| Block BlockingVars -- ^ Could match if non-empty list of blocking variables
-- is instantiated properly.
| BlockP -- ^ Could match if split on possible projections is performed.
deriving (Functor)
-- | Variable blocking a match.
data BlockingVar = BlockingVar
{ blockingVarNo :: Nat
-- ^ De Bruijn index of variable blocking the match.
, blockingVarCons :: Maybe [ConHead]
-- ^ @Nothing@ means there is an overlapping match for this variable.
-- This happens if one clause has a constructor pattern at this position,
-- and another a variable. It is also used for "just variable".
--
-- @Just cons@ means that it is an non-overlapping match and
-- @cons@ are the encountered constructors.
} deriving (Show)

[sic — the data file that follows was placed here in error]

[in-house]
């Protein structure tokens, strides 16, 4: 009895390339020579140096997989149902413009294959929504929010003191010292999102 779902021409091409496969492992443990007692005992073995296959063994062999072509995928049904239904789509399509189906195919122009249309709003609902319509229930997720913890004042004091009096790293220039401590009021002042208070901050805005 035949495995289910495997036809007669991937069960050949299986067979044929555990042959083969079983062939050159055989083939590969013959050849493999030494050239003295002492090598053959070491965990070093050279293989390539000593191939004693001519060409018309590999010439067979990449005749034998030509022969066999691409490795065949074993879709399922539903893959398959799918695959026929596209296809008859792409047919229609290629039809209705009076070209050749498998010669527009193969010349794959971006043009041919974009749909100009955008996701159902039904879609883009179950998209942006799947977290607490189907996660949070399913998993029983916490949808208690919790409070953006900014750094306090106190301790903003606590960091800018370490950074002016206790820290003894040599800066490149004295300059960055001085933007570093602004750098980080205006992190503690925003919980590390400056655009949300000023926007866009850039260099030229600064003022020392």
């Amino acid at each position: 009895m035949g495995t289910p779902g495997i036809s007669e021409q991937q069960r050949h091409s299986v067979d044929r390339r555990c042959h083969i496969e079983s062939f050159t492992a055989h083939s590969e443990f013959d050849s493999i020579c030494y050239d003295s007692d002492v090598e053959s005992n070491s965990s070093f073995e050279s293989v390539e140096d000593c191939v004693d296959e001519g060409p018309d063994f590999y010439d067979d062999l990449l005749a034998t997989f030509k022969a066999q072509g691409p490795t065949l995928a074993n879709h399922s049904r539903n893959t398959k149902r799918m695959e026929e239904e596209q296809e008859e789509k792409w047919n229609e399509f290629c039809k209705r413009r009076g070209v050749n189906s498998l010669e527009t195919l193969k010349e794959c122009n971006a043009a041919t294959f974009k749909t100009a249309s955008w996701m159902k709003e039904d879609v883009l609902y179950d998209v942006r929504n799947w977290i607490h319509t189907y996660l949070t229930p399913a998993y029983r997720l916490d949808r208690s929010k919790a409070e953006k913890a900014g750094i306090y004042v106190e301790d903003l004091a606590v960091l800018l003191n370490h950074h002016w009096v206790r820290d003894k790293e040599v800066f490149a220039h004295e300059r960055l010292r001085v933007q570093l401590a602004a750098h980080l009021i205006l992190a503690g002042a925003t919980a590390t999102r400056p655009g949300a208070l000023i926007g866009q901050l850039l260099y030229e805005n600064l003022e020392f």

type BlockingVars = [BlockingVar]
mapBlockingVarCons :: (Maybe [ConHead] -> Maybe [ConHead]) -> BlockingVar -> BlockingVar
mapBlockingVarCons f b = b { blockingVarCons = f (blockingVarCons b) }
clearBlockingVarCons :: BlockingVar -> BlockingVar
clearBlockingVarCons = mapBlockingVarCons $ const Nothing
overlapping :: BlockingVars -> BlockingVars
overlapping = map clearBlockingVarCons
-- | Left dominant merge of blocking vars.
zipBlockingVars :: BlockingVars -> BlockingVars -> BlockingVars
zipBlockingVars xs ys = map upd xs
where
upd (BlockingVar x (Just cons))
| Just (BlockingVar _ (Just cons')) <- List.find ((x ==) . blockingVarNo) ys
= BlockingVar x (Just $ cons ++ cons')
upd (BlockingVar x _) = BlockingVar x Nothing
-- | @choice m m'@ combines the match results @m@ of a function clause
-- with the (already combined) match results $m'$ of the later clauses.
-- It is for skipping clauses that definitely do not match ('No').